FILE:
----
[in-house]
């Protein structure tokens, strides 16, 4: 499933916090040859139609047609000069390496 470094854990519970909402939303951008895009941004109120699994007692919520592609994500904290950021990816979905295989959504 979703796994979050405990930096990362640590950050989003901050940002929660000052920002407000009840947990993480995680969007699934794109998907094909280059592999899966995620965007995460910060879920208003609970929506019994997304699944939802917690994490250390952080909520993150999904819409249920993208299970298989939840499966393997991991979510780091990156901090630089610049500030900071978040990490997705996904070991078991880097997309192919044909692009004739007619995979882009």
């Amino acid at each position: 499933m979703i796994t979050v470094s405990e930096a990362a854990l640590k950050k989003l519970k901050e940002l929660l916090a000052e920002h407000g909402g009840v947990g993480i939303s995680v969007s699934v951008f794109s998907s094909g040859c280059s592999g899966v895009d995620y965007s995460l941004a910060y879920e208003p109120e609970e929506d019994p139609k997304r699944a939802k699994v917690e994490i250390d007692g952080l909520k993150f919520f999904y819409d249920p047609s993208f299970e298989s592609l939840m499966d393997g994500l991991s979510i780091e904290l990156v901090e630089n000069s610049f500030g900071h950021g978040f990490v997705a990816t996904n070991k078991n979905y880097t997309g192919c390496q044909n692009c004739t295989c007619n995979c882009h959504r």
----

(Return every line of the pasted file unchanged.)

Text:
[in-house]
């Protein structure tokens, strides 16, 4: 499933916090040859139609047609000069390496 470094854990519970909402939303951008895009941004109120699994007692919520592609994500904290950021990816979905295989959504 979703796994979050405990930096990362640590950050989003901050940002929660000052920002407000009840947990993480995680969007699934794109998907094909280059592999899966995620965007995460910060879920208003609970929506019994997304699944939802917690994490250390952080909520993150999904819409249920993208299970298989939840499966393997991991979510780091990156901090630089610049500030900071978040990490997705996904070991078991880097997309192919044909692009004739007619995979882009």
């Amino acid at each position: 499933m979703i796994t979050v470094s405990e930096a990362a854990l640590k950050k989003l519970k901050e940002l929660l916090a000052e920002h407000g909402g009840v947990g993480i939303s995680v969007s699934v951008f794109s998907s094909g040859c280059s592999g899966v895009d995620y965007s995460l941004a910060y879920e208003p109120e609970e929506d019994p139609k997304r699944a939802k699994v917690e994490i250390d007692g952080l909520k993150f919520f999904y819409d249920p047609s993208f299970e298989s592609l939840m499966d393997g994500l991991s979510i780091e904290l990156v901090e630089n000069s610049f500030g900071h950021g978040f990490v997705a990816t996904n070991k078991n979905y880097t997309g192919c390496q044909n692009c004739t295989c007619n995979c882009h959504r």